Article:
Sunday, February 12, 2012

          Missionary health is always a primary concern for us.  
 With 200 missionaries you can imagine there are a few tummy aches,
 runny noses and in-grown toe nails.
On occasion more serious things happen. When these occasions
occur we have to drop everything that is planned and
make their health our priority.   
Elder Heath had to be hospitalized for a week with
  with a very high fever.  We are glad he is much better. 

Elders love good food!
Elder Jenson and Elder Xicara enjoy a treat from Chili's.
Elder Jenson's father has been very helpful in bringing much
needed white shirts, ties, and  pants to Peru.  We can't thank him enough.
Recently we had a new missionary arrive with only 5 white shirts and ties for his
whole mission. That is all him family could afford. 

Elder Riveros, Elder Tax,  Elder Emett and Elder Lazo
at zone leader counsel.  In our mission we have 15 zones
(or areas where we have missionaries)
Two zone leaders work in each area and are responsible for
10-20 missionaries.  They are learning great leadership
skills at a very young age. 

Elder Castillo and Elder Clouse  are great missionaries.
Each missionary has a different story.  Before his mission Elder Clouse's
mother was diagnosed with ovarian cancer.  He gave up his work,
his social life and friends to take care of his mom while she
was undergoing chemotherapy.  Her only desire was for him to
serve and complete his mission.  He left on his mission not knowing
if she would survive her battle with cancer. 

Probably one of the hardest things a mission President has to
do is deliver sad news to one of his missionaries. 

The cycle of receiving new missionaries into the mission
continues.  This is the latest group to enter the mission. We
received our first missionary from Honduras and El Salvador.
Elder Ojeda and Elder Frost enjoy a ride in
a moto taxi in Tarapoto Peru.
This is the mode of transportation in all the jungle cities.
By US standards these would be declared unsafe and outlawed
The greatest danger comes when you mix motos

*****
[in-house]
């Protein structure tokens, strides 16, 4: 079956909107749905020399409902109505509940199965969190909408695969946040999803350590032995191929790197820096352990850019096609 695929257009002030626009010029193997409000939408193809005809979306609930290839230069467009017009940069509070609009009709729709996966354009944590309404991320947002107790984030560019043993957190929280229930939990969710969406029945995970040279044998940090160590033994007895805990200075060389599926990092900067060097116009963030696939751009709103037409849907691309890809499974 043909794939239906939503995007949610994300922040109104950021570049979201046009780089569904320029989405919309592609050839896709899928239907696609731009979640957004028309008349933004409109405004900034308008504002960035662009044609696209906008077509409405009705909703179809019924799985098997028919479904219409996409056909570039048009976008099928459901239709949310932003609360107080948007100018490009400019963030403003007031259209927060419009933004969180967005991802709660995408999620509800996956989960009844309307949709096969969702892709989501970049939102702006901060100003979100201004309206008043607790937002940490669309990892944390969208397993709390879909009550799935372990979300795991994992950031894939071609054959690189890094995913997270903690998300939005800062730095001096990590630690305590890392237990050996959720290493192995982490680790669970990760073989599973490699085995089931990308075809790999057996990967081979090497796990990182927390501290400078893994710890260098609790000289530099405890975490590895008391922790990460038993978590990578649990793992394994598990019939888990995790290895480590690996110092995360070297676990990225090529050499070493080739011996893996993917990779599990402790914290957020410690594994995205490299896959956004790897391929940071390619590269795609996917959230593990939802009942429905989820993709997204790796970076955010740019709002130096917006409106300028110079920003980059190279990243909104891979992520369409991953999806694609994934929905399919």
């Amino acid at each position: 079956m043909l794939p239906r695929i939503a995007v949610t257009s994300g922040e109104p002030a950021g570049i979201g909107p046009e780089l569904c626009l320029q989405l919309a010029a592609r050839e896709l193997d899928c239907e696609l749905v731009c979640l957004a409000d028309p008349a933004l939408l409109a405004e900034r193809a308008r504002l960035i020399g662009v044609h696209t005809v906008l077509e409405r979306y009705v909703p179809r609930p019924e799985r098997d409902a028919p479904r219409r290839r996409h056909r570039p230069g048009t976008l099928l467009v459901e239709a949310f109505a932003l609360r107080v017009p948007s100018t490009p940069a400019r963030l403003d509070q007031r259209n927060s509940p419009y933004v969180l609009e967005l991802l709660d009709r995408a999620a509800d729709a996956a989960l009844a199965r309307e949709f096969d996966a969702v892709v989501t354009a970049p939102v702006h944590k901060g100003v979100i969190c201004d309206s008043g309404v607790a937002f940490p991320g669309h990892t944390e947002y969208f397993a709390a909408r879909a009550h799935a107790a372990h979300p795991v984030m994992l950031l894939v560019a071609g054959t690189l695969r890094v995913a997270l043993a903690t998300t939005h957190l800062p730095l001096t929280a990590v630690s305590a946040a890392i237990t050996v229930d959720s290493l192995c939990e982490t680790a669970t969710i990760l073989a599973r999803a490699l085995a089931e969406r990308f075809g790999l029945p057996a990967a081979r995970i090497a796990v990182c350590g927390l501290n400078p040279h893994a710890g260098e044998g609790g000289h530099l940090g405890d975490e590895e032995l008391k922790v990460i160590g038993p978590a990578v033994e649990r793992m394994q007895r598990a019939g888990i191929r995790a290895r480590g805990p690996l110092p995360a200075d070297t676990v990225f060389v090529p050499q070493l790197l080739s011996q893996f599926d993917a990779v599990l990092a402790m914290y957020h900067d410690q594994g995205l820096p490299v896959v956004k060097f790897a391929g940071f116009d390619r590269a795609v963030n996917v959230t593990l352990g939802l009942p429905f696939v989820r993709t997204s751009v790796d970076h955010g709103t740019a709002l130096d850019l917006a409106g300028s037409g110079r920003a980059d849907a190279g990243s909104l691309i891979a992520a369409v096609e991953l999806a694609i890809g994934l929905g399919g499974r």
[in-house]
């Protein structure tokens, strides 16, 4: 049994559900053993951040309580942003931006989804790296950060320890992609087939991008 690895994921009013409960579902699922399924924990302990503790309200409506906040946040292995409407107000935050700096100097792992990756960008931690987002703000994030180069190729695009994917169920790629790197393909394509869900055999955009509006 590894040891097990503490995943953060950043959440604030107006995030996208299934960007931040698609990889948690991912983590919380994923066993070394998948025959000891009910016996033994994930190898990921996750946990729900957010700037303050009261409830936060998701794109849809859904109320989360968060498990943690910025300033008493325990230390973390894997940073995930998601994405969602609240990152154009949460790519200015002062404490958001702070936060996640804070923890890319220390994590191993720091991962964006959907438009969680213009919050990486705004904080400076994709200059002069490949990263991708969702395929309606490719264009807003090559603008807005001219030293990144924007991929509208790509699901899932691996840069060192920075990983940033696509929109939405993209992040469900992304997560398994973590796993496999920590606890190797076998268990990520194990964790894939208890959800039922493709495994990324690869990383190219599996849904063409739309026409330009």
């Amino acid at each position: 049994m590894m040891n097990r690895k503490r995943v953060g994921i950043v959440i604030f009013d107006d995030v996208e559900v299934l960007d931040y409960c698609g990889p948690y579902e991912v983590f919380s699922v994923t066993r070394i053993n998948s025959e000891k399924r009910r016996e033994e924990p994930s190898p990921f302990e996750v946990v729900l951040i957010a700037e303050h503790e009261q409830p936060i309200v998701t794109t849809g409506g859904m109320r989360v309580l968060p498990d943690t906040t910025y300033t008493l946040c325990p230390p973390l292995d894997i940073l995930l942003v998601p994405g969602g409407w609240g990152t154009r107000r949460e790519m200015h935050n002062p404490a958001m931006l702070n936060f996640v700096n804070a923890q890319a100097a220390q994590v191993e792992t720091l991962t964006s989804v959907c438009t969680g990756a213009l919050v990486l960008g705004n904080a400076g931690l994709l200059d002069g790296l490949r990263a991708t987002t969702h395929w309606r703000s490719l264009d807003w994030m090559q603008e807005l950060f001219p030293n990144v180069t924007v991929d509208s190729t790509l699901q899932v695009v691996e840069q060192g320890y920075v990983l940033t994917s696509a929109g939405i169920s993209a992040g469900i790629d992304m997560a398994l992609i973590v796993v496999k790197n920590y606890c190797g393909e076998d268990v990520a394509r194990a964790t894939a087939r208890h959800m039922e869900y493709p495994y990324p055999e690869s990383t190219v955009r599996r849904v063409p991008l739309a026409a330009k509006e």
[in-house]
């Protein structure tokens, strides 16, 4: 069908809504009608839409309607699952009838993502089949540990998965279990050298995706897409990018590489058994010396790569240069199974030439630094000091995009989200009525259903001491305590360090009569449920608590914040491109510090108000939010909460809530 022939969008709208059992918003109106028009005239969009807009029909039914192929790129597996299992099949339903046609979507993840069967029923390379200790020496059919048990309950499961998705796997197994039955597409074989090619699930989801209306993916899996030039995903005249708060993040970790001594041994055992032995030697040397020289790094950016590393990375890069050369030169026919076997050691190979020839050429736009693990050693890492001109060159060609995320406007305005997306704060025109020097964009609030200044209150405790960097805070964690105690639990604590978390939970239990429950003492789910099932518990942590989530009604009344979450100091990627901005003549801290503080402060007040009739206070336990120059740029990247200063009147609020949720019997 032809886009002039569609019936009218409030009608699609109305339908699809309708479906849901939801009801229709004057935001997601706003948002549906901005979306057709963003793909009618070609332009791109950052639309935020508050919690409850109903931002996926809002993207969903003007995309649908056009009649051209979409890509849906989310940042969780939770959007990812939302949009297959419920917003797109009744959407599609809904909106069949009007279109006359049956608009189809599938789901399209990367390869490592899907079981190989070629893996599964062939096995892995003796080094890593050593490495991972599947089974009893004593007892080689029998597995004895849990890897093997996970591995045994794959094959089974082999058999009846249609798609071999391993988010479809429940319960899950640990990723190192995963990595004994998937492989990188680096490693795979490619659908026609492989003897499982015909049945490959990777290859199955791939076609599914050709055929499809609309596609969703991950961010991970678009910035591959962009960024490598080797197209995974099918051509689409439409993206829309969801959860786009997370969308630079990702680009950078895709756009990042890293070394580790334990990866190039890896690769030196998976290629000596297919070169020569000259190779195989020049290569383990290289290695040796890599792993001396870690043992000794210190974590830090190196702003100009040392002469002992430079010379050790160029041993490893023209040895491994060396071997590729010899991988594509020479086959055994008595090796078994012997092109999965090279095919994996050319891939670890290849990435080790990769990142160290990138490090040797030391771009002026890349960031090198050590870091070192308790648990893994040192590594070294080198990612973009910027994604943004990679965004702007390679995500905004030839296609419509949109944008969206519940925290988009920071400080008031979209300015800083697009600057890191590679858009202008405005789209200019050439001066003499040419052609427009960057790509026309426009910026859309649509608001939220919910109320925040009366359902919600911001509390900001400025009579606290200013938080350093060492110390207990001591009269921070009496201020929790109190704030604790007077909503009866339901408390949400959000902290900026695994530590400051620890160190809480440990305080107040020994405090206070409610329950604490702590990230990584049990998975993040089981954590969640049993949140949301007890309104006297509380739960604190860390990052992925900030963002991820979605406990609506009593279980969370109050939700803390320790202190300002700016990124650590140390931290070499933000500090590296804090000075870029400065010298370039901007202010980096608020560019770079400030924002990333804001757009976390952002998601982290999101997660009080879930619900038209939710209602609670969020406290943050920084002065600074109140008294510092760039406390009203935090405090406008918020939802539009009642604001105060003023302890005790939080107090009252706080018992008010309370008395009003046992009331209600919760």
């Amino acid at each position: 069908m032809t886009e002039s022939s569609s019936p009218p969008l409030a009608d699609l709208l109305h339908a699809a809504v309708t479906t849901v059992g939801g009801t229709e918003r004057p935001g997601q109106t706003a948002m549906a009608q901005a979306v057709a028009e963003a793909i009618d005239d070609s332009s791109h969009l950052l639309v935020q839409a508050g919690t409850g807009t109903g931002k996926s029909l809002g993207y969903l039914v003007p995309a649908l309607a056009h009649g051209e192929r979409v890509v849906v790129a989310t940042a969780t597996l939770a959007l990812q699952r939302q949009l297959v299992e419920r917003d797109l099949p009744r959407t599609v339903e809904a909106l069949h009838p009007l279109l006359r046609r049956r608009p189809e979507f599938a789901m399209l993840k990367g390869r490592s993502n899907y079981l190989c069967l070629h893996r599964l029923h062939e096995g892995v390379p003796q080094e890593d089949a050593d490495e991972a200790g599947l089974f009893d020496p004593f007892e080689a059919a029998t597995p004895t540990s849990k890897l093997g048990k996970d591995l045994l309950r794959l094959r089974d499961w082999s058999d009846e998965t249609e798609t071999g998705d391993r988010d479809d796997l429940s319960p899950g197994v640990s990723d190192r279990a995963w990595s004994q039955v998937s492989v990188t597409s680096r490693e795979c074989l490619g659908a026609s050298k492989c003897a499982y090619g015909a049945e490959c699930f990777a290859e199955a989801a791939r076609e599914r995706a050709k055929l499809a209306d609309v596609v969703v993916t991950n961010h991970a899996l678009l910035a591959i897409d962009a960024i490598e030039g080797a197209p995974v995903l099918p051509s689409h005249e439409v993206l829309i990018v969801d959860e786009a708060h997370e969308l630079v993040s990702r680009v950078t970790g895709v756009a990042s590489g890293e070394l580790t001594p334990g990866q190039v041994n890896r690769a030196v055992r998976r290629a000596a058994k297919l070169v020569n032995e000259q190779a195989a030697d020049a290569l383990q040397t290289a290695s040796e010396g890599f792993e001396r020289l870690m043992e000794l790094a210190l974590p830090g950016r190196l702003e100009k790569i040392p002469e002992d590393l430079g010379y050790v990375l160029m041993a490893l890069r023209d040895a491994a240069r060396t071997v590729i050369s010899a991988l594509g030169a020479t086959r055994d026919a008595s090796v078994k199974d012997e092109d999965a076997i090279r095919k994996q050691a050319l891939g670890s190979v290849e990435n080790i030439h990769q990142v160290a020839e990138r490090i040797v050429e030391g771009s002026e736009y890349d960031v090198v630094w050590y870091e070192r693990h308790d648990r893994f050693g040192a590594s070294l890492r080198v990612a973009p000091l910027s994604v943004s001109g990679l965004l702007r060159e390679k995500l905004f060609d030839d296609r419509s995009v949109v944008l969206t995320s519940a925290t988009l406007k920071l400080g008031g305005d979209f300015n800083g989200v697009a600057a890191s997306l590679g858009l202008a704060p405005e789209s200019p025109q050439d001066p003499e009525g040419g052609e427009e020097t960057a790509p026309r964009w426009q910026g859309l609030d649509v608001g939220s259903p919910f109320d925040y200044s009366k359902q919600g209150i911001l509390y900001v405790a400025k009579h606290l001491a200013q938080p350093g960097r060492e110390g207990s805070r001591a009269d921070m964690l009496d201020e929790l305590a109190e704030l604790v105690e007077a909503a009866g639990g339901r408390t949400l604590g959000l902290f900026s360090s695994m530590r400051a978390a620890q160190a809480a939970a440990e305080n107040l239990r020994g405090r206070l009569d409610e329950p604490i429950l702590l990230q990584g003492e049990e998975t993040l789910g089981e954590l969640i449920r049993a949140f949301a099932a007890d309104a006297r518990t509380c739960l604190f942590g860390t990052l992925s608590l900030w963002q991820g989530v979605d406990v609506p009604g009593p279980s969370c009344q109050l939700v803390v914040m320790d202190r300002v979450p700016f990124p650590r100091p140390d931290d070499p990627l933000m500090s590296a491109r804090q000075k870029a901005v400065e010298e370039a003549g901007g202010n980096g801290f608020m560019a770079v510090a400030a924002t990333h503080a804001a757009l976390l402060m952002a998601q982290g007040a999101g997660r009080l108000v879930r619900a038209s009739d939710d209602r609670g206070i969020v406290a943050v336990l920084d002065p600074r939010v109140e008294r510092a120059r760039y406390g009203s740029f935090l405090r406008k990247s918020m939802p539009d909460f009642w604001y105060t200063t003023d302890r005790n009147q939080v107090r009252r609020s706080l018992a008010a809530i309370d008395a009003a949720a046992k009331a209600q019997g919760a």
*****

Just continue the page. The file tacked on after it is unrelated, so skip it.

with autos on the same road. 

Our sisters are great sports about participating.
Recently in Tarapoto, to have a bit of fun we had all the
missionaries put an oreo cookie on their forehead
and try and move it to their mouth by moving their face.
Hermana Arias, Hermana Grow and Hermana Gee
give it a try.

Way to go Hermana Gee!!!

Each missionary comes to us from different countries and with
different backgrounds.  Many of them have come to the mission from
broken families. Often times my heart just cries for them when I hear of 
their circumstances.  There are times when I think no child should have ever  
been raised like that.  It is so important that we protect the family so children can be raised in a home with both a father and a mother. 
These young people come to the mission with a hope and desire to 
serve the Lord.  As they serve and learn about the atonement of Jesus Christ 
their lives begin to change.  The hurt and anger they have carried with them is swallowed up in the atonement of Jesus Christ. He takes away their pain and they have hope of having a better life for themselves through the gospel of Jesus Christ.   It is an amazing thing to see, it a a miracle! 
It is a priviledge and a blessing to see this process in
the lives of so many young people. 
It is only Christ that can lift our burdens,  take away our pains 
 and heal our hearts.    

Saturday, February 11, 2012

Elder Sandoval just completed his mission.  He
has served as one of Larry's assistants for nine
months.  He is a great missionary and
returns to Arequipa  to continue
serving the Lord.
How about a game of Simon Says for a
group of routy litte kids who just
couldn't sit still during a lesson.
Hermana Aria is from Columbia.  She always
has a great smile on her face.
Contacting people is truly a challenge
for a lot of our young missionaries.  It is all
about taking an interest in other
people and their lives 
Here Presidente Blunck takes down a name
 of a person who is interested in talking
 to the missionaries.

Once again it is the rainy season in the
jungle.  Rivers are rising and people are
using their boats to get to their homes.
All fresh water has to be carried and
tranported in each day.
In a small pueblo, Santo Tomas, Elder Essig
stopped to visit some of his recent converts.
The Maricahus family sells art work made out
of balsic wood for a living.
Here is a four foot dolphin he has
 hand carved and is preparing to paint. 
We fly a lot to meet with missionaries 
serving in la selva (the jungle). 
I just wish they wouldn't have these broken
down airplanes right by the airport, it is always
a bit unnerving.   
 Hermana Tayun and Hermana Boyer are presently
 assigned to work in Lima.  I try and work with the sister
missionaries when ever I can.  These sisters took me on my
first combie ride to get to their area.  Combies are mini vans 
that have been re vamped to cram about 15 people into. It is always 
a great experience to work with the sisters.  They are great teachers!  
     Hermana Boyer is new to the mission 
These women are working on their
geneology by visiting a local
cemetery in the jungle. 
Millions of people live in Lima and I have
seen a few very expensive cemeteries.  I have
always wondered where all the poorer people
 are buried.  Two missionaries took me to
a cemetery where the poor are buried.
It was a hillside of graves.

Sacred and simple.
This man is sharing a moment with a  loved one. 
Each day he carries water to this grave
keeping the plants green. 
Lima near our mission office.
Lima Sunset.